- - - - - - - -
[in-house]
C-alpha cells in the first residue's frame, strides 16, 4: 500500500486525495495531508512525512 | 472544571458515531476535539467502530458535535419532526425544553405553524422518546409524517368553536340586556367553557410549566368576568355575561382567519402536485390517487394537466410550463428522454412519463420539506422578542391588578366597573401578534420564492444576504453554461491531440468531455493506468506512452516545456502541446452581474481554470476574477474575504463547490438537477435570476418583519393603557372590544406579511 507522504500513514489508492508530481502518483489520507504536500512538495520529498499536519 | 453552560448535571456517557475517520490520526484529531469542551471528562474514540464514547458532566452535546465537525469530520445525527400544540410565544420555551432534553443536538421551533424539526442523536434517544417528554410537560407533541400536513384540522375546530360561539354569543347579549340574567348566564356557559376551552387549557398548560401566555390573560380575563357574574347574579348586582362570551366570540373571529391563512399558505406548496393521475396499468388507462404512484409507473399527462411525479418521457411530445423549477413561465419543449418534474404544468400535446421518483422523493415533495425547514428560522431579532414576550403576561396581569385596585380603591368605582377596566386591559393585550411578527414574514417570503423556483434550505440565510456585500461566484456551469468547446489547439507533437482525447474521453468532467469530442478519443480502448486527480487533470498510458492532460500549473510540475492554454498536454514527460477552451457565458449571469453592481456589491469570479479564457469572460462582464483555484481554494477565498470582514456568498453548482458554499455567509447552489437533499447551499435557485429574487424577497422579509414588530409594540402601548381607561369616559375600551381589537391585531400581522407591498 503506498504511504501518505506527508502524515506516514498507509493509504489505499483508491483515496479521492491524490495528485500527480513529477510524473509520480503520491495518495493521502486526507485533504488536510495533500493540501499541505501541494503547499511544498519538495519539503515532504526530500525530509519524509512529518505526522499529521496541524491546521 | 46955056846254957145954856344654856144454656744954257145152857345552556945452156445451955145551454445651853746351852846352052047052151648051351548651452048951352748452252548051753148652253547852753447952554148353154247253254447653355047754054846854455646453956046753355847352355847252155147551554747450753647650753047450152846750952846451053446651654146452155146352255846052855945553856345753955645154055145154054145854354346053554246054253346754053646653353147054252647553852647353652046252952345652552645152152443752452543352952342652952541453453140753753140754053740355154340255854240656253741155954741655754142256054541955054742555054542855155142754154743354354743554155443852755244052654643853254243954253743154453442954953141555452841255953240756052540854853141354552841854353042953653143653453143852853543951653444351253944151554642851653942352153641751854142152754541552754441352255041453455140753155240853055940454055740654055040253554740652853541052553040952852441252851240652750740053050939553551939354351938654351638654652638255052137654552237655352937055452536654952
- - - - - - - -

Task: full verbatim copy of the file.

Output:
[in-house]
C-alpha cells in the first residue's frame, strides 16, 4: 500500500486525495495531508512525512 | 472544571458515531476535539467502530458535535419532526425544553405553524422518546409524517368553536340586556367553557410549566368576568355575561382567519402536485390517487394537466410550463428522454412519463420539506422578542391588578366597573401578534420564492444576504453554461491531440468531455493506468506512452516545456502541446452581474481554470476574477474575504463547490438537477435570476418583519393603557372590544406579511 507522504500513514489508492508530481502518483489520507504536500512538495520529498499536519 | 453552560448535571456517557475517520490520526484529531469542551471528562474514540464514547458532566452535546465537525469530520445525527400544540410565544420555551432534553443536538421551533424539526442523536434517544417528554410537560407533541400536513384540522375546530360561539354569543347579549340574567348566564356557559376551552387549557398548560401566555390573560380575563357574574347574579348586582362570551366570540373571529391563512399558505406548496393521475396499468388507462404512484409507473399527462411525479418521457411530445423549477413561465419543449418534474404544468400535446421518483422523493415533495425547514428560522431579532414576550403576561396581569385596585380603591368605582377596566386591559393585550411578527414574514417570503423556483434550505440565510456585500461566484456551469468547446489547439507533437482525447474521453468532467469530442478519443480502448486527480487533470498510458492532460500549473510540475492554454498536454514527460477552451457565458449571469453592481456589491469570479479564457469572460462582464483555484481554494477565498470582514456568498453548482458554499455567509447552489437533499447551499435557485429574487424577497422579509414588530409594540402601548381607561369616559375600551381589537391585531400581522407591498 503506498504511504501518505506527508502524515506516514498507509493509504489505499483508491483515496479521492491524490495528485500527480513529477510524473509520480503520491495518495493521502486526507485533504488536510495533500493540501499541505501541494503547499511544498519538495519539503515532504526530500525530509519524509512529518505526522499529521496541524491546521 | 46955056846254957145954856344654856144454656744954257145152857345552556945452156445451955145551454445651853746351852846352052047052151648051351548651452048951352748452252548051753148652253547852753447952554148353154247253254447653355047754054846854455646453956046753355847352355847252155147551554747450753647650753047450152846750952846451053446651654146452155146352255846052855945553856345753955645154055145154054145854354346053554246054253346754053646653353147054252647553852647353652046252952345652552645152152443752452543352952342652952541453453140753753140754053740355154340255854240656253741155954741655754142256054541955054742555054542855155142754154743354354743554155443852755244052654643853254243954253743154453442954953141555452841255953240756052540854853141354552841854353042953653143653453143852853543951653444351253944151554642851653942352153641751854142152754541552754441352255041453455140753155240853055940454055740654055040253554740652853541052553040952852441252851240652750740053050939553551939354351938654351638654652638255052137654552237655352937055452536654952